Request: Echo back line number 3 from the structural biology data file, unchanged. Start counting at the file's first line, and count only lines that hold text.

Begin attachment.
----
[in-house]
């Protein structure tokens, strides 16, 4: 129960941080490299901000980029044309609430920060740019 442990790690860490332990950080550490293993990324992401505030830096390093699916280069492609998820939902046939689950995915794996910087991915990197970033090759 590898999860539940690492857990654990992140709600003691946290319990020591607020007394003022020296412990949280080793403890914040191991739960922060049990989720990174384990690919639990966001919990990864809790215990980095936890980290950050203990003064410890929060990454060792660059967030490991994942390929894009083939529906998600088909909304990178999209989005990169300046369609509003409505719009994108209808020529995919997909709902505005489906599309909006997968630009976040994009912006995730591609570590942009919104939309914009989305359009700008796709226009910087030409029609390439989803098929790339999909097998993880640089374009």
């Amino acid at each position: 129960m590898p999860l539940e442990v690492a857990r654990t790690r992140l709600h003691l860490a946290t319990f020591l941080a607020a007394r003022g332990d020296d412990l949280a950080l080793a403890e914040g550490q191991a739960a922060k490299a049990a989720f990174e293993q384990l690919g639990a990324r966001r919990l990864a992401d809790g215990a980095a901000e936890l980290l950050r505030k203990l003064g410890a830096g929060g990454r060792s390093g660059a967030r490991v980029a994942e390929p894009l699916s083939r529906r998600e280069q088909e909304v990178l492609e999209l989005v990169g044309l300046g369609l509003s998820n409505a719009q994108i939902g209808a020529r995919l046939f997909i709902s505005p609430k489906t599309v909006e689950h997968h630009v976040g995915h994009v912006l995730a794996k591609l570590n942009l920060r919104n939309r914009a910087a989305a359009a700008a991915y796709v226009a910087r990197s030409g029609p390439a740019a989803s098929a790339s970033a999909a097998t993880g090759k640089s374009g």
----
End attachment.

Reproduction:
């Amino acid at each position: 129960m590898p999860l539940e442990v690492a857990r654990t790690r992140l709600h003691l860490a946290t319990f020591l941080a607020a007394r003022g332990d020296d412990l949280a950080l080793a403890e914040g550490q191991a739960a922060k490299a049990a989720f990174e293993q384990l690919g639990a990324r966001r919990l990864a992401d809790g215990a980095a901000e936890l980290l950050r505030k203990l003064g410890a830096g929060g990454r060792s390093g660059a967030r490991v980029a994942e390929p894009l699916s083939r529906r998600e280069q088909e909304v990178l492609e999209l989005v990169g044309l300046g369609l509003s998820n409505a719009q994108i939902g209808a020529r995919l046939f997909i709902s505005p609430k489906t599309v909006e689950h997968h630009v976040g995915h994009v912006l995730a794996k591609l570590n942009l920060r919104n939309r914009a910087a989305a359009a700008a991915y796709v226009a910087r990197s030409g029609p390439a740019a989803s098929a790339s970033a999909a097998t993880g090759k640089s374009g």